How to show that the complement of Cartesian product of two non-empty sets is not the same as the Cartesian product of their complements?

$(A\times B{)}^{C}=({A}^{C}\times {B}^{C})\cup ({A}^{C}\times B)\cup (A\times {B}^{C})$

I wanted to do it like this:

$A\times B=\{(a,b)\in A\times B|a\in A\wedge b\in B\}$

Taking complement, $\overline{A\times B}=\{(a,b)\notin A\times B|a\notin A\vee b\notin B\}$

Because $(a,b)\notin A\times B$ prevents me from going anywhere, I chose to do:

Let $A\times B\subseteq X\times Y$

Then, $A\times B=\{(a,b)\in X\times Y|a\in A\wedge b\in B\}$ and $\overline{A\times B}=\{(a,b)\in X\times Y|a\notin A\vee b\notin B\}$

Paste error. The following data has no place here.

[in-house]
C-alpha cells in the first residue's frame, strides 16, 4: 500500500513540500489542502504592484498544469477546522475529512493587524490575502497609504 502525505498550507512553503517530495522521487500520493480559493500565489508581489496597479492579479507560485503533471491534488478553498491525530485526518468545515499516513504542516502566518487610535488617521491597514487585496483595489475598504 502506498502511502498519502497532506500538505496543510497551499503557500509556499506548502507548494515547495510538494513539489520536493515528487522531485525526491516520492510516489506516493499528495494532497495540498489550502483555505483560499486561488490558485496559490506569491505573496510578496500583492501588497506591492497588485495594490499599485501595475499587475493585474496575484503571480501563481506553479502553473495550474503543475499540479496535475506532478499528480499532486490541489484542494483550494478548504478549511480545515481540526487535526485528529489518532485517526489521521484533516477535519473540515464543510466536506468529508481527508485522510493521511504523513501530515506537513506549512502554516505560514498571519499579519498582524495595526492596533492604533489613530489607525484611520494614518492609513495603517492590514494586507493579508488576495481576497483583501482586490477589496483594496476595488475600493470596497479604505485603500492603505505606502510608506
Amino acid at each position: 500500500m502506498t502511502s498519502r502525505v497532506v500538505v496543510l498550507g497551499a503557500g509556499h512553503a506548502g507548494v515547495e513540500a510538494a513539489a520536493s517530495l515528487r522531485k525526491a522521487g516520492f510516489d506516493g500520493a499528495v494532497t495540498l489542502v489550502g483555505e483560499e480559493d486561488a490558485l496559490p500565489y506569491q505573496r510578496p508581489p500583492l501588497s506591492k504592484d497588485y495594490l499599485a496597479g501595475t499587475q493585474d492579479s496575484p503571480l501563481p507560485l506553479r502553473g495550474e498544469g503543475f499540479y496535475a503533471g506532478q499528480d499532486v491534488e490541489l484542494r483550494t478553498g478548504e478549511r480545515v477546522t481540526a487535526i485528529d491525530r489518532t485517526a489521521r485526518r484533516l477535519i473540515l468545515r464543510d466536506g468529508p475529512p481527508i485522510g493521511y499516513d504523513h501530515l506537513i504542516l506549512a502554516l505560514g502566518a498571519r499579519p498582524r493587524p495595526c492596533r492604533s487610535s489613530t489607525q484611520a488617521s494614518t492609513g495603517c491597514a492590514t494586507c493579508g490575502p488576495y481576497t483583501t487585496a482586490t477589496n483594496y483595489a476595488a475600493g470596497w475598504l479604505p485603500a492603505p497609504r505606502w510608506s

But I'm unsure about the correctness of what I did from here.

$\overline{A\times B}=\{(a,b)\in X\times Y|(a\notin A\wedge b\notin B)\vee (a\notin A\wedge b\in B)\vee (a\in A\wedge b\notin B)\}$

Therefore, $\overline{A\times B}=\{(a,b)\in X\times Y|(a\notin A\wedge b\notin B)\}\cup \{(a,b)\in X\times Y|(a\notin A\wedge b\in B)\}\cup \{(a,b)\in X\times Y|(a\in A\wedge b\notin B)\}$ which gives

We know $A\times B\subseteq A\times B$.

Hence, $\overline{A\times B}=(\overline{A}\times \overline{B})\cup (\overline{A}\times B)\cup (A\times \overline{B})$.

"Derive" instead of "prove" because I don't need to prove the equivalence per se. I'm just trying to see how the LHS can lead to the RHS. I should've been more careful about the wording